In conformity with the general picture known for free radicals, the LIF technique was observed to be more selective and about fifty times more sensitive compared with the UV-absorption method.

We note, however, that the TA detection of CH3C(O)CH2 is also well suited for kinetic studies at around and below 207 nm, the absorption cross section being fairly large and because the absorption of many of the potentially disturbing radicals (e.g. alkyl-, acyl- and alkyl-peroxyl radicals) decreases significantly towards these short wavelengths.

Finally we mention that a combined application of the LIF and TA detection techniques has proven particularly advantageous in a series of recent kinetic studies in our laboratory on the reactions of the acetonyl radical where a knowledge of absolute radical concentrations is required24.

Rate constants for reactions (1)–(4)

The rate constants, ki, for the overall reactionsCH3C(O)CH2 + R(i) → productswith R(i) = O2(1), NO(2), NO2(3) and H(4), were determined with the DF/LIF technique by monitoring the depletion of the CH3C(O)CH2 concentration along the flow reactor for different positions of the moveable injector in the absence and the presence of an excess of the reactant R(i).

The initial acetonyl concentration was typically [CH3C(O)CH2]0 ≈ 6 × 1011 molecule cm−3 in these kinetic experiments.

In the absence of reactants, the heterogeneous reactionCH3C(O)CH2 + wall → productswas the major acetonyl loss process with a small contribution of the homogeneous self-combination reaction2 CH3C(O)CH2 → products (2,5-hexadione)The depletion of the CH3C(O)CH2 concentration without the reactants could be described by an effective first-order “wall rate constant”, kw.

Values were measured, with the exception of the NO2 reaction (see below), in the range of kw = 11–41 s−1 (P = 2.85 mbar) showing only a small increase with the initial acetonyl concentration which was varied by a factor of about 20 in the experiments.

These wall rate constants are of the usual magnitude observed for organic free radicals in discharge flow reactors coated with PTFE or halocarbon wax.

In the presence of the reactants R(i), the corresponding homogeneous gas-phase reactions (1)–(4) were the major consumption reactions of the acetonyl radical.

No indications for the occurrence of interfering parallel or consecutive reactions were found at low [CH3C(O)CH2]0 applied in the investigations.

Pseudo-first-order kinetics were presumed on evaluating the experimental observables.

Thus, the consumption rate of acetonyl radicals is given byor, with the premise that the wall activity is the same in the presence and absence of the reactants R(i)26 and assuming the validity of plug-flow conditions, by

Where Son and Soff are, respectively, the amplitudes of the CH3C(O)CH2 LIF signals with and without added R(i), z is the length of the reaction zone, v is the linear flow velocity (varied between 530 and 1510 cm s−1), ki′ (=ki [R(i)]) is the pseudo-first-order rate constant and t is the reaction time.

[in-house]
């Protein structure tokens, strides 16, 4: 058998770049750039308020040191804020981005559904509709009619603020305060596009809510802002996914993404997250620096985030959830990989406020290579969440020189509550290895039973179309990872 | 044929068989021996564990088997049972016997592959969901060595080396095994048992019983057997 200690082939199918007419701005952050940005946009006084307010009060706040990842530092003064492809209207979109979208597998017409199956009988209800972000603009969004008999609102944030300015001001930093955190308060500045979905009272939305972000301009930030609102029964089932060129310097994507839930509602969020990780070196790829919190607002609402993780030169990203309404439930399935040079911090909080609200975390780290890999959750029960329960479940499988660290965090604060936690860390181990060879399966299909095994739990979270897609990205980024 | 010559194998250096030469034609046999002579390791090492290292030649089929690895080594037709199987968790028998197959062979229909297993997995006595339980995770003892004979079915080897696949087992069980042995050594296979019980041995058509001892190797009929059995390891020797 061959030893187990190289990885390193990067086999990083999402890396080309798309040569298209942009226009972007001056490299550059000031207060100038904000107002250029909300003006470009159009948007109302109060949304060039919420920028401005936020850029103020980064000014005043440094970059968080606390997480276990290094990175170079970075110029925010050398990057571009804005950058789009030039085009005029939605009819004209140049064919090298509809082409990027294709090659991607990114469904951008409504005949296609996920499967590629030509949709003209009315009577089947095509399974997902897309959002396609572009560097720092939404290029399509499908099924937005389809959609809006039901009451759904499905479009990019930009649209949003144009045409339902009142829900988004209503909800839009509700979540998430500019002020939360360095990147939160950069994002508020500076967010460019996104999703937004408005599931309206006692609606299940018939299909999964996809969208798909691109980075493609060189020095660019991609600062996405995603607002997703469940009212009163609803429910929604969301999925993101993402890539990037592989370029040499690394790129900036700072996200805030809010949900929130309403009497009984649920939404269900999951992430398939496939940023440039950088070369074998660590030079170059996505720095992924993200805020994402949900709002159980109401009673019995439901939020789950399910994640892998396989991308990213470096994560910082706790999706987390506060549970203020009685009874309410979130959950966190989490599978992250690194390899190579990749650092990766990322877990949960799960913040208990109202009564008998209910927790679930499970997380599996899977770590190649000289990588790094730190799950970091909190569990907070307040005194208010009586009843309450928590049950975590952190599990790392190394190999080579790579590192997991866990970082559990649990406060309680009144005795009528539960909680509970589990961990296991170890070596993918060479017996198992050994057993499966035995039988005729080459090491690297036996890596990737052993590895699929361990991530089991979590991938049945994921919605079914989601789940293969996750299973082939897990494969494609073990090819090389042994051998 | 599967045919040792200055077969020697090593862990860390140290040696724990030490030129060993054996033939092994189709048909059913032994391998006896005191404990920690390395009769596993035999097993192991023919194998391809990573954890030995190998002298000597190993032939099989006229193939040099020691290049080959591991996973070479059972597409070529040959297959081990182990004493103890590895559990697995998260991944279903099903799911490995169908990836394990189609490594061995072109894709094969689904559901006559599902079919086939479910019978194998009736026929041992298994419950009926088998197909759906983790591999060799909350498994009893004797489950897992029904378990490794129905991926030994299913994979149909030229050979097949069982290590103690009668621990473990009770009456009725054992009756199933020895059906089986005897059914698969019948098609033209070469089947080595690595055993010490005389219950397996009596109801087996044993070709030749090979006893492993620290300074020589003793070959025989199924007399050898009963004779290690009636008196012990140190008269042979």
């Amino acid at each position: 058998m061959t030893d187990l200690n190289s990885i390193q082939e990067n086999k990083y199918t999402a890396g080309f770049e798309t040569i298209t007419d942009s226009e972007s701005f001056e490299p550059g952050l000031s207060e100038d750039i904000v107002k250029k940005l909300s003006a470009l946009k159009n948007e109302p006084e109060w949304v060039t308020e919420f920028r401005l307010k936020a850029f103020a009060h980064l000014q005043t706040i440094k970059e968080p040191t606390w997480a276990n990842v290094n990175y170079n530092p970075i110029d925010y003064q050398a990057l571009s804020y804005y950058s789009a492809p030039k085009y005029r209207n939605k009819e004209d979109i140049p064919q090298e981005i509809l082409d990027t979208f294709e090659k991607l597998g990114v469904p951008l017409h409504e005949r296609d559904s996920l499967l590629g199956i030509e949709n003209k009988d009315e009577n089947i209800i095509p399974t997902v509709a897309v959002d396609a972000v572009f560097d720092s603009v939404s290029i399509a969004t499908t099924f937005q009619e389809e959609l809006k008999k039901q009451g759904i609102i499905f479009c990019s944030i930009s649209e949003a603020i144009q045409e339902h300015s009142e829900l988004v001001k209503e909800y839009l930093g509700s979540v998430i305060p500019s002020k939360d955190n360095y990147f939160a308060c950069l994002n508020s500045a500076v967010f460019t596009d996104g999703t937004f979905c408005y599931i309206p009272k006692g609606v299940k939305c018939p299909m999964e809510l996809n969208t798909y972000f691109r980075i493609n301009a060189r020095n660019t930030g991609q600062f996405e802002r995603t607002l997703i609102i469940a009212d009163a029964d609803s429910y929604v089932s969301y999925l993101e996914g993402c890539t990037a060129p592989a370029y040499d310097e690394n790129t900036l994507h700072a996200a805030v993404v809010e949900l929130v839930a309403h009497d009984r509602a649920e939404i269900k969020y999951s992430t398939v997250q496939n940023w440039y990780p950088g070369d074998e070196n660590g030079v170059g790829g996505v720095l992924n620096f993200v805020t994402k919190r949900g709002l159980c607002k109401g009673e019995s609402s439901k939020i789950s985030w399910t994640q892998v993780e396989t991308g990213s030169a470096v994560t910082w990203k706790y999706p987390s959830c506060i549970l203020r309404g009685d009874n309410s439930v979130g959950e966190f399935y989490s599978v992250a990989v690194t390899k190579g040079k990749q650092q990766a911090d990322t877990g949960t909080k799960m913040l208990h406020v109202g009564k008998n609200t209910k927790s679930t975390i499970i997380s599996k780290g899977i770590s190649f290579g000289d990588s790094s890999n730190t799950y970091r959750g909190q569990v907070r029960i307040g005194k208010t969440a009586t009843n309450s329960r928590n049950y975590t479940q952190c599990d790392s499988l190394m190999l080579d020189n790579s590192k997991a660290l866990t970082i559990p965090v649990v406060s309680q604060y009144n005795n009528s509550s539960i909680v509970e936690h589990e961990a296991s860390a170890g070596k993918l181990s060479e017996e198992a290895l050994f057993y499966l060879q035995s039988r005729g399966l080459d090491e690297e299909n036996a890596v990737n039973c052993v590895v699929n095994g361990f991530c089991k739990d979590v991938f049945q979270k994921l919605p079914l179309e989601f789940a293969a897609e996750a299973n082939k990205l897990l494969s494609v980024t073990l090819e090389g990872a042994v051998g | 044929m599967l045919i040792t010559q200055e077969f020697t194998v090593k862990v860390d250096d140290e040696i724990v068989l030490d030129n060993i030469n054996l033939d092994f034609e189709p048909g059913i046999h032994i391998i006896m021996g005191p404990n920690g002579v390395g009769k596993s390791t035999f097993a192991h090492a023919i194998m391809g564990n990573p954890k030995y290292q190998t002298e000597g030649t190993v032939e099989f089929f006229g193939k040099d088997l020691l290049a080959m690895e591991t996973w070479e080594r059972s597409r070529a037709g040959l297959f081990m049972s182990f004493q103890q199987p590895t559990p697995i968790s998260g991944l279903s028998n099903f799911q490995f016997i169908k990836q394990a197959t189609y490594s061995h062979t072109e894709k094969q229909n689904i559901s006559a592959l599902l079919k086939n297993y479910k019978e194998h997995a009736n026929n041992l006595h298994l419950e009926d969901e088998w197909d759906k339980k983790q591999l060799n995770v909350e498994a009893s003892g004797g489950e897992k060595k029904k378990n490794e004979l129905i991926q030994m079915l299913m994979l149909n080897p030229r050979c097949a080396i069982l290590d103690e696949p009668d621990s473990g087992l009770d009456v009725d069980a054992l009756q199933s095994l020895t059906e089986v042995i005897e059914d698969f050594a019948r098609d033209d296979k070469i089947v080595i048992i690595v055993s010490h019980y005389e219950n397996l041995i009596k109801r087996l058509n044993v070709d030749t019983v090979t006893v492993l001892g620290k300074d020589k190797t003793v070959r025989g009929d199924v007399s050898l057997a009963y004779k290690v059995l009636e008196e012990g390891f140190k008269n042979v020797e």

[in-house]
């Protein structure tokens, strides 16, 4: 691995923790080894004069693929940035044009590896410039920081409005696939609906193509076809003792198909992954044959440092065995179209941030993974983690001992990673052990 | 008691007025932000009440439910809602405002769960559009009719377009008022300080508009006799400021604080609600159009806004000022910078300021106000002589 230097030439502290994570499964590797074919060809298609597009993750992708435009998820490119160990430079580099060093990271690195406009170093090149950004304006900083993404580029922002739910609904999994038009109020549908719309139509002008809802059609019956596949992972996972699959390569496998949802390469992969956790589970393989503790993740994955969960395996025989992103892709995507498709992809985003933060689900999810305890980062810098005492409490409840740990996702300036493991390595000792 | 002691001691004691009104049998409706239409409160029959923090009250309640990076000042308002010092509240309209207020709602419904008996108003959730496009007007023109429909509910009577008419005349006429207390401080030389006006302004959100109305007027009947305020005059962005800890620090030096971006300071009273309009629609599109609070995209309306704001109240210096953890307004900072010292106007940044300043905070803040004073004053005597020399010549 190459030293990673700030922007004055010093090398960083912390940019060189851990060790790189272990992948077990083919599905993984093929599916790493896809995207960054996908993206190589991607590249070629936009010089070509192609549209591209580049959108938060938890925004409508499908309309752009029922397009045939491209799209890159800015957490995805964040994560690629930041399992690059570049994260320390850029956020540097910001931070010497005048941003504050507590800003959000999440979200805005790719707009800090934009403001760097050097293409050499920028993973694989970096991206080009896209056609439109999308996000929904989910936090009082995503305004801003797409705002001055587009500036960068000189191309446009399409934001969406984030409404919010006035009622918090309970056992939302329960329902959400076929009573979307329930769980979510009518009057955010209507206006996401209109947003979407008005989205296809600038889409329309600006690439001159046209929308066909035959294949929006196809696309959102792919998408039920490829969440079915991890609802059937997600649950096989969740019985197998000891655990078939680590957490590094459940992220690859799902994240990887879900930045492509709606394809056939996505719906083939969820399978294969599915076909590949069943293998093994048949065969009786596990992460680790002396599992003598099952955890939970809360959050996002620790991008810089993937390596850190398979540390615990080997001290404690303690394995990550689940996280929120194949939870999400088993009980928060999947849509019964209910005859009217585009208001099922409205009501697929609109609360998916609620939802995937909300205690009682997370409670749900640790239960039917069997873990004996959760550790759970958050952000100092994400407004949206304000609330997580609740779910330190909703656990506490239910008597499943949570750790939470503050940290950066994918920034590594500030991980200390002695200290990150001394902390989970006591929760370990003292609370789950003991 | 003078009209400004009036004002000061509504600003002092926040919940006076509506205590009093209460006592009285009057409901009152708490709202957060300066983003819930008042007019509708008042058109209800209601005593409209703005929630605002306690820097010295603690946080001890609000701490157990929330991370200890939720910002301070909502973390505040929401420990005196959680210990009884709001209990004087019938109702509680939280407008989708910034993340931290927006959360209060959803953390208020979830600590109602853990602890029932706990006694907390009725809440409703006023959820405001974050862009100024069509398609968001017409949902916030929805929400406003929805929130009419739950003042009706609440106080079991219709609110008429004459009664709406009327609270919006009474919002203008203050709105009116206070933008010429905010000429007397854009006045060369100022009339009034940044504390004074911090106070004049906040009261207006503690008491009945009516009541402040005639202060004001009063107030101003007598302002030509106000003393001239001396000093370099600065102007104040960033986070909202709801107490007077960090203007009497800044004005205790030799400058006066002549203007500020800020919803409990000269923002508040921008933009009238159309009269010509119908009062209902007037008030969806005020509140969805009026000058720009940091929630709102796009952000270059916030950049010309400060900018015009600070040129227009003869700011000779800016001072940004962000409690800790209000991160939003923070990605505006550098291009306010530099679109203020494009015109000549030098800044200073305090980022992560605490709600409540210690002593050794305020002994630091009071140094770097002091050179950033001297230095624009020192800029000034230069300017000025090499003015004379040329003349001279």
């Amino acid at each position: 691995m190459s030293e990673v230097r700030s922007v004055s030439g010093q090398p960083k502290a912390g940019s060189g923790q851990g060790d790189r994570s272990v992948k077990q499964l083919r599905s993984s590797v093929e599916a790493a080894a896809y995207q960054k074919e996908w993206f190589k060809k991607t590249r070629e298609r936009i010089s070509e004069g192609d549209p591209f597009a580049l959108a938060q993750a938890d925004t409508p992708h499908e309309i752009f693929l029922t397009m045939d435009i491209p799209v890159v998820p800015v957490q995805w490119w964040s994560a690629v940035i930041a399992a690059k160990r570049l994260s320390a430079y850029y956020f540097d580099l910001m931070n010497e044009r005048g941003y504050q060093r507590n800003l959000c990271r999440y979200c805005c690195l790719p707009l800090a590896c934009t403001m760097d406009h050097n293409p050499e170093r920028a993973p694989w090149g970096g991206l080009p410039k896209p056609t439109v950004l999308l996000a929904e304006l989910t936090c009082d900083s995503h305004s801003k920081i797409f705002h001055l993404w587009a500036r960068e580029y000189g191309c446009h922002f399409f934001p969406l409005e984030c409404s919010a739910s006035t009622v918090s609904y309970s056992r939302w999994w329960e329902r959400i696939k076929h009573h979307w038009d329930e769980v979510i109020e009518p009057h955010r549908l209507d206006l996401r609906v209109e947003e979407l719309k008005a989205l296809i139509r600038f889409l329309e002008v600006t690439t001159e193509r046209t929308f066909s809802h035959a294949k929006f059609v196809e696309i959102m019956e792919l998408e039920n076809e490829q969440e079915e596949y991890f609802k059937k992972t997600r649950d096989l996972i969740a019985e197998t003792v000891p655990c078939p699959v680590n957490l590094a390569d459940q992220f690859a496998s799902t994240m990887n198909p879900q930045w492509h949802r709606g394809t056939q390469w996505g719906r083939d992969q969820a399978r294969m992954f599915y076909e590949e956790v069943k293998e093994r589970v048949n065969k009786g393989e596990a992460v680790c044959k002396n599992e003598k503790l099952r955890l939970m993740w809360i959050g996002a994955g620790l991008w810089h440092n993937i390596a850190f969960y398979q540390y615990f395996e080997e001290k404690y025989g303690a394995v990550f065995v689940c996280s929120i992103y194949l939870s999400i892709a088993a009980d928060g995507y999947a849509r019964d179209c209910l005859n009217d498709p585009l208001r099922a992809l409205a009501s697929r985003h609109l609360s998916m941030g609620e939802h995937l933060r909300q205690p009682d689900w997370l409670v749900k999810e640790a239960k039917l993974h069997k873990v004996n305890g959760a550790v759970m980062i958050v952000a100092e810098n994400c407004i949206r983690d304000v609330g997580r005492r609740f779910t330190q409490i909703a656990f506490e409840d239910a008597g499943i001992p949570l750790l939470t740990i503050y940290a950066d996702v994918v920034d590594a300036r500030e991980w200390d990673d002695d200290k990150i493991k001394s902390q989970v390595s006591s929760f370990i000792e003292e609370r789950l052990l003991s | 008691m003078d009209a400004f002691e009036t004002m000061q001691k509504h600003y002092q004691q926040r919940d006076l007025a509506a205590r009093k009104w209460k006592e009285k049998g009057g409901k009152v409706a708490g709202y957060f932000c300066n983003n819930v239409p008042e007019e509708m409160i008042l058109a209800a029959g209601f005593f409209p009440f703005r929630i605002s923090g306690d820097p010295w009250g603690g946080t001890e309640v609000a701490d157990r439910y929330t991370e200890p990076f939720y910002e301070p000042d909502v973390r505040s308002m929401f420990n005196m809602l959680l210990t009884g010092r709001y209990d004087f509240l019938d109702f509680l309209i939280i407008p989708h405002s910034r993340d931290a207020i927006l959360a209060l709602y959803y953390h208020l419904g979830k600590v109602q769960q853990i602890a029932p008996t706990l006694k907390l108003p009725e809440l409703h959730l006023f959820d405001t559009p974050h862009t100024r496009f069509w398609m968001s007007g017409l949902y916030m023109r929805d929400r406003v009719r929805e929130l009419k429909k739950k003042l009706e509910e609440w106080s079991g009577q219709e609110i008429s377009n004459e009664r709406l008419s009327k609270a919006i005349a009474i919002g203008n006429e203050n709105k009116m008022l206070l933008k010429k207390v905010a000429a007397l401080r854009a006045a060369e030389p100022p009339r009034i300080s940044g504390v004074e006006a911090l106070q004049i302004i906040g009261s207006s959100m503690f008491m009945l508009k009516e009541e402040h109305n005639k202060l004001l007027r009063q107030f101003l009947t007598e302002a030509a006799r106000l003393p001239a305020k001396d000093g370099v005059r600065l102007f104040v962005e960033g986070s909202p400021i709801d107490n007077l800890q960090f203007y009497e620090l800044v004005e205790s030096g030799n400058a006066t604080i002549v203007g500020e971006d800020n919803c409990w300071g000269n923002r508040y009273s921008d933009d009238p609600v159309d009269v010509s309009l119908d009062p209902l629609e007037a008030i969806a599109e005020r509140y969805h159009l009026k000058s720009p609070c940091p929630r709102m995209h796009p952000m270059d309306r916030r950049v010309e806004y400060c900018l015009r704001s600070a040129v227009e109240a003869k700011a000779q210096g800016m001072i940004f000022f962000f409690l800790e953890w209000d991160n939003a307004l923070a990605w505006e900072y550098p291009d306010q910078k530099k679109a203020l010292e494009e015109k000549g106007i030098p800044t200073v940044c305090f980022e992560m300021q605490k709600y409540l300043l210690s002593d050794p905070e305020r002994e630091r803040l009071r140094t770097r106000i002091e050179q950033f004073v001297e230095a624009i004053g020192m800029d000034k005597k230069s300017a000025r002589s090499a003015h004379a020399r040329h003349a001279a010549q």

The semilogarithmic decay plots constructed according to eqn. (III) obeyed straight lines, with the exception of the H atom reaction (4) (see below), indicating the validity of first-order kinetics; the pseudo-first-order rate constants were determined as linear least-squares slopes.

The bimolecular rate constants were obtained from plots of kivs.


The inset in Fig. 7 shows some typical semilogarithmic decay plots measured for reaction (1).

In the main panel of Fig. 7, a plot of k1vs.

[O2] is displayed.

The straight line going through the origin represents a least-squares fit to the data points the slope of which gives the bimolecular rate constant k1.

In the present work we have not corrected the rate constants for viscous pressure drop and diffusion.

Instead, an 8% contribution to account for such effects was included in the error margins.

In previous studies with similar systems, we found the corrections to amount to about 2–8%.

The experimental conditions and kinetic results are summarised in Table 1.

The F2 concentrations listed are approximately equal to [CH3C(O)CH2]0 as estimated by the degree of dissociation of fluorine in the microwave discharge (∼70%) and an estimated loss of acetonyl radicals inside the moveable injector.

The error bars attached to the ki values in Table 1 are the overall uncertainties based on the observed statistical errors and the estimated systematic errors.

The overall uncertainties are proposed to represent 2σ.

Reaction CH3C(O)CH2 + O2 (1)

The rate constant we have determined for the overall reaction between CH3C(O)CH2 and O2 is k1(298 K, 2.85 mbar He) = (3.49 ± 0.51) ×10−13 cm3 molecule−1 s−1.

This is the first determination of k1 in the low-pressure regime providing further evidence for the fall-off behaviour of the reaction in comparison with literature data that were reported from kinetic studies at higher pressures.12,14

The pressure dependence was first established by Oguchi et al14. who studied the CH3C(O)CH2 + O2 reaction in the range of 20.3–449.3 mbar in He buffer at room temperature by using the LP/LIF experimental method.